Speaking of Unfunded Liabilities: Medicare Part D

The Financial Report of the United States Government, 2009 was released last week. Perusing the tables, one encounters the gigantic new, unfunded entitlement enacted in 2003, namely Medicare Part D.

From page 50 of the report:
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Note the last line, “Present value of future expenditures in excess of future revenue” (over a 75 year period). The figure is $7.2 trillion.

The report also has some interesting information about contingent liabilities [1] [2]. See Notes 18 and 19 (pages 99-101).

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16 thoughts on “Speaking of Unfunded Liabilities: Medicare Part D

  1. Mogden

    Part D was fiscally a very horrible thing, right from the start. Typical political can-kicking.

  2. Steve Kopits

    You seem to be arguing for cutting Part D. It’s clear we’ll have to cut somewhere.
    At the same time, forecasts out to 75 years are worthless, and of course, you know that. At the end of the day, what will matter is the long-term budget constraint as dictated by financial market realities and voter preference.
    How much money will politicians spend? All of it. And for a period of time, perhaps somewhat more.

  3. kharris

    So, let me see if I have this right. We had a surplus which, by CBO estimates, would have lasted for a while, at a time when future liabilities seemed large for demographic reasons. All quite respectable. We then got a series of tax cuts aimed at eliminating the surplus, and tacked on an unfunded benefit for the wealthiest age group, structured so as to provide the greatest possible benefit to drug companies.
    Now, less than a decade later, with medical costs growing more rapidly than any other large part of household budgets, and access to medical insurance problematic, the same set of politicians can’t bring itself to pass (nominally) fully funded legislation affording health care coverage to all?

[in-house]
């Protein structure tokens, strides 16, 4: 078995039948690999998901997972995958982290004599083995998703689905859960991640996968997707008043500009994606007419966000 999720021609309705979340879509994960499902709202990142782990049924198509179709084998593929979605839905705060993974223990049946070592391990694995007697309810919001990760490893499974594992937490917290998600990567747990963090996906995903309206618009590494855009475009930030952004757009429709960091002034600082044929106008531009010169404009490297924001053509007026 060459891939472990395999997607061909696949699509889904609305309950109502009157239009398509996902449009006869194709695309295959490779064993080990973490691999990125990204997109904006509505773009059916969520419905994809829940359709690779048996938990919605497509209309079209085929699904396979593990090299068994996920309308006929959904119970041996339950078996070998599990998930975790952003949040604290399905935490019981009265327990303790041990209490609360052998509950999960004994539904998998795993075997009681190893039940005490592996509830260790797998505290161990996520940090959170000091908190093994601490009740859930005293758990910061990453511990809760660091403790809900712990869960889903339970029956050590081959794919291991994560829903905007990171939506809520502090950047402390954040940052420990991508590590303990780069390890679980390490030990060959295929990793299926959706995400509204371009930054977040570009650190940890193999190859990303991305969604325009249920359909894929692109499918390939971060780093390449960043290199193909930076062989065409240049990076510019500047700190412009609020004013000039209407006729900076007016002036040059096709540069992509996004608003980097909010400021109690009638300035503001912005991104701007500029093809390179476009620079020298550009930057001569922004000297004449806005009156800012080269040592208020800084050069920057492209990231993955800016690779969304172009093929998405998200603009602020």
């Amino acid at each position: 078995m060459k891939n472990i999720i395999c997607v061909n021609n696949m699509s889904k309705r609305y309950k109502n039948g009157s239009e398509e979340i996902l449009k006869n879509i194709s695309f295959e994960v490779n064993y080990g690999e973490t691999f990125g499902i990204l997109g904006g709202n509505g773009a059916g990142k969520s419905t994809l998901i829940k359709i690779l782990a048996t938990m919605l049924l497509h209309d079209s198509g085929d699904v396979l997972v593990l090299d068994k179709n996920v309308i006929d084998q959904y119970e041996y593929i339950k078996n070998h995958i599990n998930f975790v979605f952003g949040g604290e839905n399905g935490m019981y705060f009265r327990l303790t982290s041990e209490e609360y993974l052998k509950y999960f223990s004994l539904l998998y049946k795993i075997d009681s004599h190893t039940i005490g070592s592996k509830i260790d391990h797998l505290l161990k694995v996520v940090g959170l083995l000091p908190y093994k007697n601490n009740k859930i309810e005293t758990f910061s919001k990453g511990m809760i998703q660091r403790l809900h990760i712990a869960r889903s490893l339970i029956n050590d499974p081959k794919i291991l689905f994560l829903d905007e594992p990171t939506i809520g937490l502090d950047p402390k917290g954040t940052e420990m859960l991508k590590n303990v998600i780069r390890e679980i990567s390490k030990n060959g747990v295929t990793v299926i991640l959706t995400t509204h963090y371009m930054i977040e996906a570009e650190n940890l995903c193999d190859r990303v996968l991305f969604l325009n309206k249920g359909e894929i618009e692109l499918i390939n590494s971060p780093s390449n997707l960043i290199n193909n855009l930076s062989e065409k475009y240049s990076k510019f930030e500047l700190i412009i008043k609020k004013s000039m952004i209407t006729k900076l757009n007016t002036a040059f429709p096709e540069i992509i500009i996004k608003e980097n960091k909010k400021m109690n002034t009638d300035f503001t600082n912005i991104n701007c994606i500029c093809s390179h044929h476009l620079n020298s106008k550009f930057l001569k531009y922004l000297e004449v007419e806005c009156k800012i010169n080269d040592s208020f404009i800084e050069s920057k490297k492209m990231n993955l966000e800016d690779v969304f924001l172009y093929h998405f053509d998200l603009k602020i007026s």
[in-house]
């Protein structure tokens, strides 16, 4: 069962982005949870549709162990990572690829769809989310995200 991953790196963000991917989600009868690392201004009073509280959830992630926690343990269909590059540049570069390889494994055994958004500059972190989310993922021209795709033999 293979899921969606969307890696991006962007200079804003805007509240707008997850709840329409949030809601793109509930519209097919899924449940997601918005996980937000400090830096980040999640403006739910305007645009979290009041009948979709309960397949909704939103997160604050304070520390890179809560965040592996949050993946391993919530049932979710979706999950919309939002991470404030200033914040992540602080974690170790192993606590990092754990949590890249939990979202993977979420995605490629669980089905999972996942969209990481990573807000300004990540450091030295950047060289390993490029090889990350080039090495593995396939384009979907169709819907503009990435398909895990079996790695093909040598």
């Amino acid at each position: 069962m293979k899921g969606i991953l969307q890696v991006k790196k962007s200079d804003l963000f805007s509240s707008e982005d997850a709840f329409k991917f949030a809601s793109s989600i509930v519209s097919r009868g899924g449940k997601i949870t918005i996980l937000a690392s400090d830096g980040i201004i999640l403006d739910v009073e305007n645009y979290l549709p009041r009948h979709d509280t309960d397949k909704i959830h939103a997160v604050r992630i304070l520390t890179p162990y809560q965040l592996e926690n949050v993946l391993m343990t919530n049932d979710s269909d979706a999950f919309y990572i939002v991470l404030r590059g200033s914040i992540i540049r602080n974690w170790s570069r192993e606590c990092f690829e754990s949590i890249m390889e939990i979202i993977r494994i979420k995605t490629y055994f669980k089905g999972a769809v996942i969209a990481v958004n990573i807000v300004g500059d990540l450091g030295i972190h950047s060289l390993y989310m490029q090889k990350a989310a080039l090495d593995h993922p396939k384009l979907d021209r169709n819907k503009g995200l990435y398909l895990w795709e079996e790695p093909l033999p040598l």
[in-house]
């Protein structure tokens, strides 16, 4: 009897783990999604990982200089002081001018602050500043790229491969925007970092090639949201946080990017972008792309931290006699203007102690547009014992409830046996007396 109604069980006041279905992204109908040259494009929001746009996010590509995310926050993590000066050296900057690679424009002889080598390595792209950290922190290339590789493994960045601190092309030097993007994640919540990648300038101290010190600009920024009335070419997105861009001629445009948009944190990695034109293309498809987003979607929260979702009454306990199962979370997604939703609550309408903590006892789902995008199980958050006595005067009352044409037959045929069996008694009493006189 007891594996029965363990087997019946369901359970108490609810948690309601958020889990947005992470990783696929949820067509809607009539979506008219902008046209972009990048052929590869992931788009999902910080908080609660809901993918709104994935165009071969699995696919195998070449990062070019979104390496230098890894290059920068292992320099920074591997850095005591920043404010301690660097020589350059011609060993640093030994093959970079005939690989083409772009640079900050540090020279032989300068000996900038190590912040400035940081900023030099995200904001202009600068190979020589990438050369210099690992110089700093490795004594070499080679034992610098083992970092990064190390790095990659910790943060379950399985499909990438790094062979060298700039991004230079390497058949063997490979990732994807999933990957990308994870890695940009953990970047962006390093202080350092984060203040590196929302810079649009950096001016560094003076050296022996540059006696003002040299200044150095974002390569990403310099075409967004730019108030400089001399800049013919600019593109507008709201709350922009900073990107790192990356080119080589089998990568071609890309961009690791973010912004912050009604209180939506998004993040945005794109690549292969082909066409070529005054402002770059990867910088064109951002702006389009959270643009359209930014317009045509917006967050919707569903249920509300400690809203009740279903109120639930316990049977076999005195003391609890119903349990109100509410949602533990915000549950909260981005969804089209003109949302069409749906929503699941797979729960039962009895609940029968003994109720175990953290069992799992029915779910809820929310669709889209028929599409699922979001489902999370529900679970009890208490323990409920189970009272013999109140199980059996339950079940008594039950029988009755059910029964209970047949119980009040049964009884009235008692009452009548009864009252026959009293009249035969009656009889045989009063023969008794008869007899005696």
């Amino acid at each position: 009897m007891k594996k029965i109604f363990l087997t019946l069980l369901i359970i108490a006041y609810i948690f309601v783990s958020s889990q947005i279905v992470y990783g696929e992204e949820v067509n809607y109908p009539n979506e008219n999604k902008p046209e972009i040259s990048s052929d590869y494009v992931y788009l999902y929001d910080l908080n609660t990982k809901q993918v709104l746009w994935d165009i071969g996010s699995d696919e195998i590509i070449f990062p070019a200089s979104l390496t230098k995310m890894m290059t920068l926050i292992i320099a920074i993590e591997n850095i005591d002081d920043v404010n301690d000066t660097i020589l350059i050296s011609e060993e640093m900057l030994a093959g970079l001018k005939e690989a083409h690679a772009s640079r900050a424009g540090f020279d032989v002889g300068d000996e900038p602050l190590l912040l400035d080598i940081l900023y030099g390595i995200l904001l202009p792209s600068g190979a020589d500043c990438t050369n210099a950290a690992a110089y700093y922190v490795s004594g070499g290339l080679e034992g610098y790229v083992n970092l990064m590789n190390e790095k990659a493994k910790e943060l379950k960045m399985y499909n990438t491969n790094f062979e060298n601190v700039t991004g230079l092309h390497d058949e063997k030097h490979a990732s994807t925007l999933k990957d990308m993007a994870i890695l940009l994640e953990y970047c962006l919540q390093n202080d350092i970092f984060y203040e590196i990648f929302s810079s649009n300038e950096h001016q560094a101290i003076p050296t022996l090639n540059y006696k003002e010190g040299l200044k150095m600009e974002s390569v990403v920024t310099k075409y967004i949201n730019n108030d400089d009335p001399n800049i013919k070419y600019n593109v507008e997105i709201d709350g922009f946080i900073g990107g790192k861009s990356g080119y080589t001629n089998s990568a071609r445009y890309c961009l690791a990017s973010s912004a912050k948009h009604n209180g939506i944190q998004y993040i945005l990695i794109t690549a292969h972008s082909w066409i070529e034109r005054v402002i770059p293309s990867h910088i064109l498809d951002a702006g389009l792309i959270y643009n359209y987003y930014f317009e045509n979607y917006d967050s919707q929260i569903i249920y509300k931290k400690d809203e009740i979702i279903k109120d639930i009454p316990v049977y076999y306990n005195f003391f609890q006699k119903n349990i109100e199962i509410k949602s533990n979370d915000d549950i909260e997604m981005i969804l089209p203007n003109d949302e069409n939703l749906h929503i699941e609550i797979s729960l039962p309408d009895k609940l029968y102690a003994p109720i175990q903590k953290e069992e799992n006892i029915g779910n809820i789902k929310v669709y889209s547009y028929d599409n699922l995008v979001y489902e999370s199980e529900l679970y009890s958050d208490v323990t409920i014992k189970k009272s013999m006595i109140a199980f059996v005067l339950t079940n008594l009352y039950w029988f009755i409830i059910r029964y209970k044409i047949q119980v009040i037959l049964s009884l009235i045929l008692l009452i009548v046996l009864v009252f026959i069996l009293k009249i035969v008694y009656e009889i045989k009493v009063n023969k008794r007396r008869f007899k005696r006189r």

What is the objection to assuring coverage for those who need it? We can’t afford it. So the people who, through their taxes, are paying for a benefit for the richest segment of the population which is also a benefit to drug companies, are told they cannot be assured of access to insurance because it’s too expensive? Pass the stinkin’ bill.

  4. Steve Roth

    It’s interesting that the projected liability has dropped by $1.2 trillion–14%–since 2007.
    I have nothing useful to say about that, but find it curious. Is it purely the result of different economic projections?

  5. RicardoZ

    Menzie,
    Thanks for this. It is a stark example of the failure of the Bush administration and is also a good case study on how bad government health related programs are for the federal debt and the economy.
    Am I right to assume that you believe this and other such programs are bad for our economy?

  6. Long Run

    Lipitor would be inexpensive if citizens could buy it OTC, like in select other countries.

  7. Jim Glass

    Note the last line, “Present value of future expenditures in excess of future revenue” (over a 75 year period). The figure is $7.2 trillion
    Of course, Medicare Part A and Part B are $31 trillion.
    And we might remember that the Democrats were pushing their own (unfunded) drug benefit through Congress as their big issue at the time, and that when co-opted by the Repubs their big argument against the Part D as actually enacted was that it wasn’t big enough. Such was the alternative.
    Still, it was a nauseating spectacle, watching as the Repubs, struggling to keep enough of their own House majority on board to pass the damn thing, produced gamed financial projections (that everyone knew would prove bogus in reality) to understate its cost, and resorted to massively bribing and bullying their own marginal-vote members to pass that bill.